The Gospel Coalition has launched a new blog—one that’s not really a blog at all, but a free digital version of D.A. Carson’s two volume devotional For the Love of God. For the Love of God is designed to walk a person through the Bible in a year with commentary provided by Carson. For example, January 2 you would read Genesis 2; Matthew 2; Ezra 2; Acts 2 and Carson’s commentary on Genesis 2. An excerpt follows:

WHAT A STRANGE WAY, we might think, to end this account of Creation: “The man and his wife were both naked, and they felt no shame” (Gen. 2:25). Hollywood would love it: what an excuse for sexual titillation if someone tries to place the scene on the big screen. We hurry on, chasing the narrative.

Yet the verse is strategically placed. It links the account of the creation of woman and the establishment of marriage (Gen 2:18-24) with the account of the Fall (Gen. 3). On the one hand, the Bible tells us that woman was taken from man, made by God to be “a helper suitable for him” (2:18), yet doubly one with him: she is bone of his bones and flesh of his flesh (2:24), the paradigm of marriages to come, of new homes and new families. On the other hand, in the next chapter we read of the Fall, the wretched rebellion that introduces death and the curse. Part of that account, as we glean from tomorrow’s reading, finds the man and the woman hiding from the presence of the Lord, because their rebellion opened their eyes to their nakedness (3:7, 10). Far from being unashamed, their instinct is to hide.

HT: Justin Taylor


In other news

Ed Stetzer shares some new research on how Protestant pastors spend their time

Michael Hyatt asks seven questions to consider about last year

John Piper shares 10 resolutions for mental health


In Case you missed it

Here are a few of this week’s notable posts:

My favorite books of 2009: Part 1 & part 2

A few books I’m looking forward to in 2010

A review of Spurgeon’s All of Grace

D. Martyn Lloyd-Jones: Be Different from the World

Prayer for Matt Chandler

Update: An update from the Village Church on the pathology report that Matt and Lauren Chandler received yesterday:

Dear church,

In the first chapter of Philippians, the Apostle Paul writes that whatever imprisonments, beatings and trials he may have suffered, they all “serve to advance the gospel” of Jesus Christ. We implore you to keep the gospel of Christ as the main focus as we walk with Matt and Lauren through this trial.

On Tuesday, Dr. Barnett informed Matt and Lauren that the findings of the pathology report revealed a malignant brain tumor that was not encapsulated. The surgery to remove the tumor, the doctor said, was an extremely positive first step; however, because of the nature of the tumor, he was not able to remove all of it.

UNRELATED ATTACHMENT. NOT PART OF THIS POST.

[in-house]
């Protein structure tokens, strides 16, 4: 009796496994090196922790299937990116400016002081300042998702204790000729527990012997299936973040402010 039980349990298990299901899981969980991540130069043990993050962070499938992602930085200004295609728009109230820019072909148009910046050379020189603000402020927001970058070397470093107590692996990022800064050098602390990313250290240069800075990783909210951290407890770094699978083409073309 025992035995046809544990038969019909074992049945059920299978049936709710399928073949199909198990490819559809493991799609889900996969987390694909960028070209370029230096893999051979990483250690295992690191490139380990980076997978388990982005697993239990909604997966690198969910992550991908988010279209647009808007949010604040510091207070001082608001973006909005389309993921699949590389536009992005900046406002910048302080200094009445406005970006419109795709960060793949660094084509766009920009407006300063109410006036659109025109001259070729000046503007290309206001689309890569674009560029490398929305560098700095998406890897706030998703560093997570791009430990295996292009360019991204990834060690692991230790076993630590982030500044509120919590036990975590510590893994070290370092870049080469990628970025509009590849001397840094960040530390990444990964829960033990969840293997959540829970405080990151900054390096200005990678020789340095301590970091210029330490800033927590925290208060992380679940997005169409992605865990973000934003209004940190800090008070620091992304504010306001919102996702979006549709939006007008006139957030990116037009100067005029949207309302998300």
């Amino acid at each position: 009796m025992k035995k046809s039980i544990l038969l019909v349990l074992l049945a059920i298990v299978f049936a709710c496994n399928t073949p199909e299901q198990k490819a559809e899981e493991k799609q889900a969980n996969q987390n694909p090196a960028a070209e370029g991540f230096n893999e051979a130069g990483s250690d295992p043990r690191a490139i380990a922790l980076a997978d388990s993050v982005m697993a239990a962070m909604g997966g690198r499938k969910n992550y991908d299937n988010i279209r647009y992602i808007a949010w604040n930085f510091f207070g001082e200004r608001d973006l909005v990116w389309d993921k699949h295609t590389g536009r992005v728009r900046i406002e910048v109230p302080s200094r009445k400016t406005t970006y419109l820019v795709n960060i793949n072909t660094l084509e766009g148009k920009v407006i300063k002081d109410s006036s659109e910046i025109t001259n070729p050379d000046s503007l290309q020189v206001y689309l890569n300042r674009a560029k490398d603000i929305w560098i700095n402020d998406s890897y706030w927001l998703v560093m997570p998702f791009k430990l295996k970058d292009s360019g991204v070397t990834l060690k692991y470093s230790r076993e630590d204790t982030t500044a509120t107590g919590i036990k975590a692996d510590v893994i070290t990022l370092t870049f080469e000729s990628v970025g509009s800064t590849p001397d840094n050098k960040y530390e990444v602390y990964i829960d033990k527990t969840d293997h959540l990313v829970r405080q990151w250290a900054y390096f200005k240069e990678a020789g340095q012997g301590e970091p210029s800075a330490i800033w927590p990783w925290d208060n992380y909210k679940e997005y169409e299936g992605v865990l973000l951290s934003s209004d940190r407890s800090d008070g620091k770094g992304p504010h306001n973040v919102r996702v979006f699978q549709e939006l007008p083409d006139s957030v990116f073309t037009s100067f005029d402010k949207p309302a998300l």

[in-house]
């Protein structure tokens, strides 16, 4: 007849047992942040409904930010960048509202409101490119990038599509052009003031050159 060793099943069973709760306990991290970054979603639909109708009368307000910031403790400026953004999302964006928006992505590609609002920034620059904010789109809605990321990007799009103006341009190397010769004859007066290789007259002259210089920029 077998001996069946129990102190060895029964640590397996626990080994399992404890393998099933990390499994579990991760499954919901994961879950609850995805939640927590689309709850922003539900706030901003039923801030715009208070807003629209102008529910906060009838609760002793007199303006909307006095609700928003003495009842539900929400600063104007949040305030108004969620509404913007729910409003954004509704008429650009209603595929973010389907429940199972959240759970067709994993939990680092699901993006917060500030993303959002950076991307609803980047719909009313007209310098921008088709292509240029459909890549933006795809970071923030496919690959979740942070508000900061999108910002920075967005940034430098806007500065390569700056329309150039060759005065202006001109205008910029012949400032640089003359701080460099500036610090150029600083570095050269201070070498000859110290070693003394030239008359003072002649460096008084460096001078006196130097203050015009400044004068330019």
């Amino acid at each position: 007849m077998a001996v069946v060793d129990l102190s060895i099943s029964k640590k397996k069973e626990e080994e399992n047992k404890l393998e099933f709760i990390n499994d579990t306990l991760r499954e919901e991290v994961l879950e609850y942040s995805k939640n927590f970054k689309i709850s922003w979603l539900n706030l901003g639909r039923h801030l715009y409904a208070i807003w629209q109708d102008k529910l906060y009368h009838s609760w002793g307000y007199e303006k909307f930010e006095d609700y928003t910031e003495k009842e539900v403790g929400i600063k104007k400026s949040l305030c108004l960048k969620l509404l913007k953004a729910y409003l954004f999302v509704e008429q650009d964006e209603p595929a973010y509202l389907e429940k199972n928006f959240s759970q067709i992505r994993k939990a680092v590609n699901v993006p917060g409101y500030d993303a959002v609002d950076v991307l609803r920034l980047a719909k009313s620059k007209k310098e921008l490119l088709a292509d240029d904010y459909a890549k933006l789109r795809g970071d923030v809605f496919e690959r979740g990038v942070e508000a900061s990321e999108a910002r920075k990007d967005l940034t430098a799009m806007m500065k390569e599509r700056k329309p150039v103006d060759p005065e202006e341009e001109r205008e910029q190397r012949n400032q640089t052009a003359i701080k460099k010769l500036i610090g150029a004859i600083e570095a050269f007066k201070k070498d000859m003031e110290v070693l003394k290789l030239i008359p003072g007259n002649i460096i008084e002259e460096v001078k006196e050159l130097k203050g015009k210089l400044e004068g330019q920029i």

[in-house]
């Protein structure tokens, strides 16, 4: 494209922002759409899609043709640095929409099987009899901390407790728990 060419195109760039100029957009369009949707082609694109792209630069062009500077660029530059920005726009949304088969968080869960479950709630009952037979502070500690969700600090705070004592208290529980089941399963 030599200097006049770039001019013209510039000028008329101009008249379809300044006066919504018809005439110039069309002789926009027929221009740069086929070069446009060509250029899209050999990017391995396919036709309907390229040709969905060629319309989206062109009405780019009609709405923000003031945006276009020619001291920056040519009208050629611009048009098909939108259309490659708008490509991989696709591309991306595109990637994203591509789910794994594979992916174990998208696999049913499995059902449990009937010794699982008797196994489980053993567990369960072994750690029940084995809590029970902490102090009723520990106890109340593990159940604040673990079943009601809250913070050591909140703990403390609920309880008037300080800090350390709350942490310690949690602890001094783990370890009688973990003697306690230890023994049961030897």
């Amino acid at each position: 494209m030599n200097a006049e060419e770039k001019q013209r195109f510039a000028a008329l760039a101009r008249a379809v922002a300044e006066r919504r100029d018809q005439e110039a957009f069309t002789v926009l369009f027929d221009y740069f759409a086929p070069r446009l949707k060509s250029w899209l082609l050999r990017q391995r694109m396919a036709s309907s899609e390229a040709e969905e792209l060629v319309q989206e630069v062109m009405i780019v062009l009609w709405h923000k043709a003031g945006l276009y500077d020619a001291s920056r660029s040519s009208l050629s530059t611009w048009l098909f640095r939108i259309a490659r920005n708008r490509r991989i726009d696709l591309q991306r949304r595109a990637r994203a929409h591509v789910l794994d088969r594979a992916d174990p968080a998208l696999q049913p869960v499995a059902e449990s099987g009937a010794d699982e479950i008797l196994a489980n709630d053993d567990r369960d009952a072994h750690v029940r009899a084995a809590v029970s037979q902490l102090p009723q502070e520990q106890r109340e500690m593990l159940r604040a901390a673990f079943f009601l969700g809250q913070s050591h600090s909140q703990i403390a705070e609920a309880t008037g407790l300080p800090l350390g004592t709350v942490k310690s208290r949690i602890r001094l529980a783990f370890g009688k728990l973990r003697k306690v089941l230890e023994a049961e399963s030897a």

Matt, who is being released from the hospital today, is meeting with a neuro-oncologist this week to outline the next steps of the recovery process. There is a range of treatment possibilities but the exact course of action has not yet been determined. He will continue outpatient rehab.

The Lord is calling Matt and Lauren and The Village Church body to endure this trial. It will be a challenging road for Matt, his family and our church body. The gospel is our hope and the Lord is our strength. Matt and Lauren continue to find solace and hope in Christ. They weep facing this trial, but not as those without hope and perspective. The gospel clarifies their suffering and promises more of Christ through it all.

You have done a wonderful job respecting the family, and we ask that you continue to do this. They are processing all of this together and need you to give them precious space. Please do not visit them at their house unless personally invited by the Chandlers. The best way to serve the family is to continue to be faithful in prayer. Specifically, pray for the following:

  • Wisdom for all the coming decisions
  • Strength and peace to endure
  • The kids’ (Audrey, Reid and Norah) hearts; pray the Lord is merciful as they process and that their little hearts do not grow embittered
  • The Chandlers and The Village would suffer well because of the gospel and for the sake of Christ’s name

As you hurt and weep for the family, do not do it alone. Gather with your home group and with other believers in homes and pray together. This is a time to walk together with others and to endure this trial in community. If you wish, send cards and letters to Matt and Lauren at 2101 Justin Road, Flower Mound, TX 75028.